The Coalition Avenir Quebec (CAQ) government says it is amending its cannabis bill known as Bill 2, allowing for the consumption of cannabis in certain public parks and spaces.
Municipalities will now be able to decide whether to allow or ban the public consumption of marijuana but under certain conditions.
For example, smoking will not be tolerated in outdoor parks designed for children to play or parks frequented by children.
It will also be prohibited to smoke cannabis during events like festivals and concerts.
It will be up to each city or municipality to display proper signage to inform residents.
“We heard the municipalities’ concerns during consultations. Our proposals reflect our effort to answer to that,” Lionel Carmant, Quebec’s junior health minister said in a statement.
WATCH: Quebec cannabis commission meets (February 2019)
This goes against Quebec Minister François Legault’s original campaign promise to enforce restrictions on cannabis sales and consumption.
Opposition Critic for Health and Public Health André Fortin was pleased to hear about the CAQ decision.
“Every public health expert that we heard said that it was less toxic to smoke outside than to smoke between four walls,” Fortin said, “and we knew that the legislation, for all those that are tenants, would force them to commit an illegal act in order to commit a legal act smoking cannabis.”
Carmant, known for his opposition to the Cannabis Act, said it doesn’t make sense to have one municipality do something different from another, according to Fortin.
Plante and Fortin mirror the opinion that Montreal’s high level of tenancy would make Bill 2 a large issue, leaving behind a large number of people unable to smoke cannabis in most areas.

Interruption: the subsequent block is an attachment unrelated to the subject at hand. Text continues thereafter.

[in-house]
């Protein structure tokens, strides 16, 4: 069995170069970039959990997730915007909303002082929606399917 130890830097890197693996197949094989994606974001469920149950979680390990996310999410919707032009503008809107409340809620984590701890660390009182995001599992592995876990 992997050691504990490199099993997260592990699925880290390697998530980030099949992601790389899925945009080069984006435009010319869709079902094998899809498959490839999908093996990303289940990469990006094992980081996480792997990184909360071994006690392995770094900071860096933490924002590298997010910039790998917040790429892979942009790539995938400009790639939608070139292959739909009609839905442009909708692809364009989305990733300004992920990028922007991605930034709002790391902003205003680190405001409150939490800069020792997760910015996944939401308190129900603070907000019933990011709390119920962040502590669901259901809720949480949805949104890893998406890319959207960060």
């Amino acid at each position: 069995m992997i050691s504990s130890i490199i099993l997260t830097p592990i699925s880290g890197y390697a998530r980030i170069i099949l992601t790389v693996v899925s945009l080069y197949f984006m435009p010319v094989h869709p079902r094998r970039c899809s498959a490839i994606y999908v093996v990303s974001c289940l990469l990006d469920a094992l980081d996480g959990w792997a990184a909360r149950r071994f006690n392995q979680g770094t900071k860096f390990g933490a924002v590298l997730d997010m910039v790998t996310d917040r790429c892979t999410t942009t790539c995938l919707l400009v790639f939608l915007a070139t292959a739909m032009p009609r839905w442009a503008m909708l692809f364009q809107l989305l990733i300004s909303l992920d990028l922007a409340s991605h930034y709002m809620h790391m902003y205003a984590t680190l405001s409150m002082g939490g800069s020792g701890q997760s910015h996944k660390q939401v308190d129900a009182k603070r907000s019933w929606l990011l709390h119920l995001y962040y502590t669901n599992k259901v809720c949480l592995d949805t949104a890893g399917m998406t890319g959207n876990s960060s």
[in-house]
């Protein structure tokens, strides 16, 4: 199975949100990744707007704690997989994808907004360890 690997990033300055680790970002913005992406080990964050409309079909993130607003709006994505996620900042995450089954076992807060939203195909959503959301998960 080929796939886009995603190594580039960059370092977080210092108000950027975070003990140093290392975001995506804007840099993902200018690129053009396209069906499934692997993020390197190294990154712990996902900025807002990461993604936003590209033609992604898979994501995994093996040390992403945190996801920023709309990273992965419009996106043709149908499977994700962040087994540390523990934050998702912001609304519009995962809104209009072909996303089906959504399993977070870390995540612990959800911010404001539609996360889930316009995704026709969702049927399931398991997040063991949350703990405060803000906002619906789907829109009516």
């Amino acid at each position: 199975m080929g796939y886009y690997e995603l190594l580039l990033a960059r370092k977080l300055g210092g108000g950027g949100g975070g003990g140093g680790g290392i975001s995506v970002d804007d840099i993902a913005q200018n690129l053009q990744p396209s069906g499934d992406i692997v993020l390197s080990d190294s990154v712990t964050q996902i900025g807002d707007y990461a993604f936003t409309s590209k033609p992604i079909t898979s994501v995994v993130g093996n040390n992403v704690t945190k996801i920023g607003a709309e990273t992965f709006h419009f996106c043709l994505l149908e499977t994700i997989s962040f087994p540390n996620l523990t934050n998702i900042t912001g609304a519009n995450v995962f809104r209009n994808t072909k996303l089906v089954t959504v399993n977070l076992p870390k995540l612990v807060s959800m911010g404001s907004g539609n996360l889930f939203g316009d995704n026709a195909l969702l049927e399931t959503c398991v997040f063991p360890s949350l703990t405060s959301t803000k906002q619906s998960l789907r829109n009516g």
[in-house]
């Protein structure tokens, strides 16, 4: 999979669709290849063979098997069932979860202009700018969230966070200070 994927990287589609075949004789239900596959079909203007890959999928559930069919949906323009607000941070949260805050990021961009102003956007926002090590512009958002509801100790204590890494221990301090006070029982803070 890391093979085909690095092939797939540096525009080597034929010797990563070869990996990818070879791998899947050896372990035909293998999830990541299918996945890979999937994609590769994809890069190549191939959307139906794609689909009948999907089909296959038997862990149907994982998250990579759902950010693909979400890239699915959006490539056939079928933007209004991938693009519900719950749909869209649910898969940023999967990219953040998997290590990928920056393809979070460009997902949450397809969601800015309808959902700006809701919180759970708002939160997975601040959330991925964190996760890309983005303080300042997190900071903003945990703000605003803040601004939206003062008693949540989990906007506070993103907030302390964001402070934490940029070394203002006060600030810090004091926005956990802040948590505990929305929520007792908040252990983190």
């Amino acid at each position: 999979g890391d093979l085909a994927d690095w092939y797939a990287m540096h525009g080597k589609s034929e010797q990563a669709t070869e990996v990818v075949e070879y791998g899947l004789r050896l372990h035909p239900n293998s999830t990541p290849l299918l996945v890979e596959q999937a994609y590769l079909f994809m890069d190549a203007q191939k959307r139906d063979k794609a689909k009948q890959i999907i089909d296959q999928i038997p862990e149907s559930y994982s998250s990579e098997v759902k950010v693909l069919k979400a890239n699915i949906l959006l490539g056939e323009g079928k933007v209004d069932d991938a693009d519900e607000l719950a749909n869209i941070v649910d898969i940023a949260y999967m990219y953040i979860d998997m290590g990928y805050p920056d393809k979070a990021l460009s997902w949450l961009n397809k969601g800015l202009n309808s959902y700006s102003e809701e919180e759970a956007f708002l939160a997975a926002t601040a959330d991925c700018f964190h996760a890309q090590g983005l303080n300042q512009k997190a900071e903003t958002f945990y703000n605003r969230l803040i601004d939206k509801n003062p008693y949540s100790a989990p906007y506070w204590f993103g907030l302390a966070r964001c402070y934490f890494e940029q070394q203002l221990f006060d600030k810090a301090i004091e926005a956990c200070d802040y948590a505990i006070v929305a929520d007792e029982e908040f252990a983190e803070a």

However, the Quebec government is keeping its promise to raise the age of purchase and consumption from 18 to 21.
Montreal Mayor Valérie Plante recommended that the legal age of 18 be maintained for Montreal in order to fight contraband marijuana and in an effort to “encourage young cannabis users to stock up on cannabis on the legal market.”
Plante also argued for the government to allow smoking in public spaces. She argued that roughly 60 per cent of Montrealers who are renters would be disproportionately affected if the government’s bill were to limit cannabis consumption to private property.
The city’s renters would be barred from smoking marijuana in public and in their home if their landlords don’t permit cannabis, she said.
The city’s guidelines prohibit smoking marijuana in places where tobacco smoking is already prohibited, such as inside public buildings and on public transportation, but the city stopped short of banning consumption in parks or on sidewalks.
The amendments were set to be tabled Tuesday afternoon.
— With files from Global’s Gloria Henriquez
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